Students say new Master Plan leaves current Orediggers behind

   Ever since its founding in 1874, the Colorado School of Mines has been expanding. Four years after becoming a territorial institution, the first commencement ceremony featured only two graduates. Now Mines supports a combined student body of over 6,000, and the campus will continue to grow. The Mines administration has spent over a year analyzing ideas, taking recommendations, refining, and finalizing ways to implement its latest ‘master plan.’ A summary of future goals and construction plans was released February of this year, and some current students are feeling overlooked.

   This frustration manifested in the pedestrian plaza on Monday, Apr. 16 when a few Mines scholars, led by computer science junior Alex Pollock, set up poster boards to get student input about their concerns. “We’re out here trying to gather data to illustrate to our campus leadership how frequent[ly] these frustrating problems [occur],” said Pollock. “And also, hopefully gather some more immediate solutions for them.”

   Buzz for this event started several weeks ago, with a post on ‘what’s your beef’, a platform hosted by the undergraduate student government as a public forum for campus issues. The post made several harsh claims about the impact of the master plan on the student body, and called for a “sit-in”. Several days before the event was set to take place, the post was deleted.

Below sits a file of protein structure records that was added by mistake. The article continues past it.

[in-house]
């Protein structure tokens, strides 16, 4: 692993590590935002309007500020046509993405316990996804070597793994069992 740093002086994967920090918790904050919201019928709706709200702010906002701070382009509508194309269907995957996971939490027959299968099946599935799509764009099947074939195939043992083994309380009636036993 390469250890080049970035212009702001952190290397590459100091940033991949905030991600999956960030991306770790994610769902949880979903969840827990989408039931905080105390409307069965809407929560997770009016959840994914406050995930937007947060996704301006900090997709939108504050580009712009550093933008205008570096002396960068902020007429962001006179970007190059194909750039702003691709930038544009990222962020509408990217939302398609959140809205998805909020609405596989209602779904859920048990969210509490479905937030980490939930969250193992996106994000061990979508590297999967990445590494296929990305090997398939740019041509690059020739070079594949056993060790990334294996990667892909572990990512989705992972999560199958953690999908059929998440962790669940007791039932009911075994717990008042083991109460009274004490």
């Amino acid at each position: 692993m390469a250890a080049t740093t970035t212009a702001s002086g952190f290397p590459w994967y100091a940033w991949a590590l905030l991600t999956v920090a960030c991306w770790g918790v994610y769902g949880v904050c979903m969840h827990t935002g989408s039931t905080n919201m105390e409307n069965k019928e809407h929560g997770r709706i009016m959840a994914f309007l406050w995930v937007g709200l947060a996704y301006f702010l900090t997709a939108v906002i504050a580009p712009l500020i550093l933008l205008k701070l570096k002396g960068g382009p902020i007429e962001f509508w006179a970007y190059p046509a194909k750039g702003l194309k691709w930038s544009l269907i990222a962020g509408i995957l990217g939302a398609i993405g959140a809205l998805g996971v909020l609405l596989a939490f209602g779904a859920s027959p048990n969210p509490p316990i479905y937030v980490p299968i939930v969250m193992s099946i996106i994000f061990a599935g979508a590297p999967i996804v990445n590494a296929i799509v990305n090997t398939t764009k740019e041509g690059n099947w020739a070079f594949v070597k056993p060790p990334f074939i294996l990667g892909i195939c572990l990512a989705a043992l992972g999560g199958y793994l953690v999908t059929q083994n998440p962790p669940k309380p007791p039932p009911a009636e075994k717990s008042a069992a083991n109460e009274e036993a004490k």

“In the ‘what’s your beef’ post, we went [for a] very inflammatory [tone] in order to stir the pot and get people to pay attention,” said Pollock. “That’s not what we want to be doing to find solutions going forward; that’s not constructive.” The event was re-labeled as a brainstorm after the post was deleted (it has since been put back up). “Most students have been really positive and really grateful that we’re doing this,” said Pollock.

  The primary issues addressed at the ‘tabling’ included mental health, availability of parking, class sizes and on-campus housing. “There are these four big issues,” said Pollock. “When I was a freshman I kind of noticed them, but it wasn’t that bad because I loved so many other things about this campus.” After studying abroad, Pollock started to realize that some of these issues did not exist at other universities. “I noticed a much healthier campus culture,” said Pollock. “They still had the rigor, not as rigorous as Mines, but they had a much healthier mentality.” When Pollock returned to Mines, she was able to see things more clearly. “Campus culture, in my opinion, had gotten more negative. I had noticed that people complained about these four things all the time.”

    The main problem expressed by students was that the university is investing heavily in the future, and looking right through the issues of the present. The students cited the master plan, but several of the issues they brought up were a part of the Mines@150 set of goals (a plan for the relatively short-term timeframe of 2024). These goals include getting more students to live on campus, being a first-choice university, and increasing the amount of research done on campus to $100 million annually.